Get Blending

“A smoothie is a fantastic way to up your numbers. My go-to contains berries, kale, bananas, cucumber, flaxseed, raw cacao, ginger and oats, providing eight plants in one serving.”

Be Liberal With Herbs

“Don’t just use a few sprigs. Coriander and parsley disappear into dishes when cooked, so consider using a very generous handful when cooking. You can even finely chop the stems and add them to dishes, as well as homemade pesto.”

Buy A Slow Cooker

“Dishes such as stews, soups, casseroles, curries and ragu can sometimes cram up to ten sources of plant-based foods into one easy meal. They can also help to make plants the focus of your meal. Rather than picking the protein first, think about putting veggies, grains and beans centre stage. Deliciously Ella’s Eat Better app is a great cooking guide – the monthly meal plans not only contain 30 sources of plant-based foods but also hit the RDAs for protein and key nutrients such as iron and calcium.”

Go Slowly

“If you don’t eat much fibre in your diet, it’s a sensible idea to increase it slowly, perhaps by adding in ten sources for two weeks, then adding more. The gut has to adapt to higher levels of fibre by producing more enzymes to break plants down. If you notice a bit of gas and bloating, don’t be deterred – just go slow and build up. It’s also worth noting that some foods can be more triggering than others – beans, lentils, chickpeas and sulphurous veggies like leeks, onions, garlic, kale and broccoli. The exception to this is hummus, which is tolerated better as it’s blended. This will require some exploration but do remember that these foods aren’t bad for you – it’s just a matter of your gut adjusting.”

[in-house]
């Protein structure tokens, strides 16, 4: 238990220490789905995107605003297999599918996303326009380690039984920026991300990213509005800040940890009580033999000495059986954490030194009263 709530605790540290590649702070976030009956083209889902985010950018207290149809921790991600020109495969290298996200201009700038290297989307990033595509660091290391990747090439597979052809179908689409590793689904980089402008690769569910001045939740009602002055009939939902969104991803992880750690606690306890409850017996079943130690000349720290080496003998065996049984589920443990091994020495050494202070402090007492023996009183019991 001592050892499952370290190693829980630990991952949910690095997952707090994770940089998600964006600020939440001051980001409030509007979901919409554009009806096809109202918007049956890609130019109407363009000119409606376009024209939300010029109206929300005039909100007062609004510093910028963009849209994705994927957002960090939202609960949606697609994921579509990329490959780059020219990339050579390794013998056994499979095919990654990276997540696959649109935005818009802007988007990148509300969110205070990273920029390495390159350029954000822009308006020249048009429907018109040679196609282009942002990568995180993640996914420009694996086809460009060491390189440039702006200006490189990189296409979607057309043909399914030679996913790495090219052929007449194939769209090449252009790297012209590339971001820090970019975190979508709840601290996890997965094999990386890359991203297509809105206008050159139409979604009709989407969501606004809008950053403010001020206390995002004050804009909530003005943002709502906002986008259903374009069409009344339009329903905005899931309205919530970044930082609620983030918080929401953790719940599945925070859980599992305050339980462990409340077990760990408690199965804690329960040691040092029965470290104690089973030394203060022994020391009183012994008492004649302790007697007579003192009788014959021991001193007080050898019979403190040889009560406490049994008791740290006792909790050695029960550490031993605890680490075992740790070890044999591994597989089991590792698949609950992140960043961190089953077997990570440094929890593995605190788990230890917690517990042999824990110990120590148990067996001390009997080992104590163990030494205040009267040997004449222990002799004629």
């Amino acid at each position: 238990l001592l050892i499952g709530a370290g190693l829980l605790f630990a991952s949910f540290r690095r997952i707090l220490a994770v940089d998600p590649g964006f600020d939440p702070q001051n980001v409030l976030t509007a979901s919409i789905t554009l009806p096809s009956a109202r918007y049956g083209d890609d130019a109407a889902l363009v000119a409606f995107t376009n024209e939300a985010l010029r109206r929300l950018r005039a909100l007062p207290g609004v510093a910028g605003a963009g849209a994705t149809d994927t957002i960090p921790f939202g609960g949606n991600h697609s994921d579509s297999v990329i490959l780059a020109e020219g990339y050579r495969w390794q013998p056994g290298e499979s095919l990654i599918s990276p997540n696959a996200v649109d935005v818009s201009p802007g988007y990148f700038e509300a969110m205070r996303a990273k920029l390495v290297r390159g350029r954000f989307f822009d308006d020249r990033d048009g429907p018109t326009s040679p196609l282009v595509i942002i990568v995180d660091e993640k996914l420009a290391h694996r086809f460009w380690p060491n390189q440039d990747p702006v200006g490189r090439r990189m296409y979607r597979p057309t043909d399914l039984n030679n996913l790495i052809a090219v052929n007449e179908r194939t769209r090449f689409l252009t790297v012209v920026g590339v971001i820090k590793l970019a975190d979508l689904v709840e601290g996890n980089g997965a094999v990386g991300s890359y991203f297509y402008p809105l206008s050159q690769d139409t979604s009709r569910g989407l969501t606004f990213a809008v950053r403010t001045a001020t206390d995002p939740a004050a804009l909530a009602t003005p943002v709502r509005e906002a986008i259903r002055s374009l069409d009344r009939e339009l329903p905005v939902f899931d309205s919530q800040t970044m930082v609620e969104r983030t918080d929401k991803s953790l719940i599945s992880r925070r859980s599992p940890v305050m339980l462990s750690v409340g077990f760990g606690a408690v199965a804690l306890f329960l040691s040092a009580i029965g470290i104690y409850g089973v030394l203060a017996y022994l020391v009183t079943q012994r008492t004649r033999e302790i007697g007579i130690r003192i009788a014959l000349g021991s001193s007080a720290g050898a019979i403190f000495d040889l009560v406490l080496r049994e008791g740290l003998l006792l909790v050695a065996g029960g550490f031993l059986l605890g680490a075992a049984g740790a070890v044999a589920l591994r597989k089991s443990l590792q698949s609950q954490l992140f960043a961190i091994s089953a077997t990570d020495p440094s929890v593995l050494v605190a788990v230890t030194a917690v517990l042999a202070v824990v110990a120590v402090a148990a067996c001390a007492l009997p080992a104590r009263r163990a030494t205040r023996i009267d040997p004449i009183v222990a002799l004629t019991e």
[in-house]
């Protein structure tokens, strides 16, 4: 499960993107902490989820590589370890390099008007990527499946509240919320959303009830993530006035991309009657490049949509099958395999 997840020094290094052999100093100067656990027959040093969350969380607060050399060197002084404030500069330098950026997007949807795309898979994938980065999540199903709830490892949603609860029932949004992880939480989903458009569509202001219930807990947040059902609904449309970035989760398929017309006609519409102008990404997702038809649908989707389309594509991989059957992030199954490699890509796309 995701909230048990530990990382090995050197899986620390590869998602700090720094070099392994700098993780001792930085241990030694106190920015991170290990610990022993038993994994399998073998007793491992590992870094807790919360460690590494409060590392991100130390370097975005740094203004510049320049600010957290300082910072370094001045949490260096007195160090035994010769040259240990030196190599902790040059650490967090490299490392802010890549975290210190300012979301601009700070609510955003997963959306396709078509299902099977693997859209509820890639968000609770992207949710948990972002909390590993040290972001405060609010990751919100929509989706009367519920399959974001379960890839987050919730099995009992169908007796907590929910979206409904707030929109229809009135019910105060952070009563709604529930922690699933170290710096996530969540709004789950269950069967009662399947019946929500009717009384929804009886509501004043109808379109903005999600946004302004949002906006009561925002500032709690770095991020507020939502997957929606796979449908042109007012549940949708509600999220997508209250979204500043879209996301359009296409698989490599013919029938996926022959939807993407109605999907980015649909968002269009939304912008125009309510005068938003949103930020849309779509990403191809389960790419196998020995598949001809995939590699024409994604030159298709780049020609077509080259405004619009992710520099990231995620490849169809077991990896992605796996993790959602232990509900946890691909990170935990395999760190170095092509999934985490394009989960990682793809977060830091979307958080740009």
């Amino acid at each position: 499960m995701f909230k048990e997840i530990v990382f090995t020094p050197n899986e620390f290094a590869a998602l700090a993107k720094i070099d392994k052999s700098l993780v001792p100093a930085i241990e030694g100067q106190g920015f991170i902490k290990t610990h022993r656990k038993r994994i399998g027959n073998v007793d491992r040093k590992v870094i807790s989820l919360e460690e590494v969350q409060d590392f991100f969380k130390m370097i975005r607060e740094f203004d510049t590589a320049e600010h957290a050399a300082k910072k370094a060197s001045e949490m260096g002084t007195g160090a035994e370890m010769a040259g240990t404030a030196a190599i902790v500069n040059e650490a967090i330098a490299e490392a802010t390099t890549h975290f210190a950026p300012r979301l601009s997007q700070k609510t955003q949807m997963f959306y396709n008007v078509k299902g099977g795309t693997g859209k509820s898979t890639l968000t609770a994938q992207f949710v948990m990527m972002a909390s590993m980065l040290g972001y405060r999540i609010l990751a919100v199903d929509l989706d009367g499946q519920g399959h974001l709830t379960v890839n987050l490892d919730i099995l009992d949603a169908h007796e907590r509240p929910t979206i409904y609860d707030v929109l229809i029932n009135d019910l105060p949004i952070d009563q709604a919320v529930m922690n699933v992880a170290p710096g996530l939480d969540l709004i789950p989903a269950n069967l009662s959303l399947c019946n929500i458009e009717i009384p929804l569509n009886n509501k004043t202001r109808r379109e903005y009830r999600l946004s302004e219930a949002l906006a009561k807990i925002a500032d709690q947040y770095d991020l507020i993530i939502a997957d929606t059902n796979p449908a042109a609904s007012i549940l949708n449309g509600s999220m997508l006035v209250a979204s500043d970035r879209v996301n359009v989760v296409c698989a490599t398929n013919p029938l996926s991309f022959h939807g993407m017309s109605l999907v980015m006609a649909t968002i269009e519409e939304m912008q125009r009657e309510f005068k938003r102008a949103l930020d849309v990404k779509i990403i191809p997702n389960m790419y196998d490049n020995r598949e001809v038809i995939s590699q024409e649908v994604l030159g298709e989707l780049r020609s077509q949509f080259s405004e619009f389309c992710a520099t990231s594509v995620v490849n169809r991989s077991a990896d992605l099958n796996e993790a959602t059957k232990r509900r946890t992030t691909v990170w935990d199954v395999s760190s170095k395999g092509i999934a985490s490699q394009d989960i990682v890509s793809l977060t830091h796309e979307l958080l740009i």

Visit AliceMackintosh.com & follow @AliceMackintosh_Nutrition

Sophie Trotman

Registered nutritionist

Experiment With Different Cuisines

“Many of us have memories of overcooked vegetables at school, but vegetables can taste delicious. Add Middle Eastern, Asian or Mediterranean dressings to your veggies to add more taste. You may find new flavour combinations that you love.”

Always Buy Mixed Varieties

“One of the simplest ways to ensure you’re reaching your weekly target is to buy mixed vegetables, grains, nuts and seeds where possible. It could be as simple as buying mixed peppers instead of red peppers, or mixed salad leaves instead of a gem lettuce. Bio&Me granola is great – it contains around 15 different plant foods per serving and is made with olive oil rather than inflammatory rapeseed or sunflower seed oil. Frozen mixed veg packs are also a winner.”

Start With One Meal

“Increasing your plant and fibre intake significantly can be intimidating, so start with one meal at a time. How can you optimise your breakfast? Can you add some seeds to your porridge or toast, or swap from frozen blueberries to a frozen mixed berries packet? Can you swap your regular granola to a plant-based granola? Can you add a sprinkle of cinnamon to your yoghurt? These changes may seem small, but they all add up.”

Visit SophieTrotmanNutrition.com & follow @SophieTrotmanNutrition

DISCLAIMER: Features published by SheerLuxe are not intended to treat, diagnose, cure or prevent any disease. Always seek the advice of your GP or another qualified healthcare provider for any questions you have regarding a medical condition, and before undertaking any diet, exercise or other health-related programme.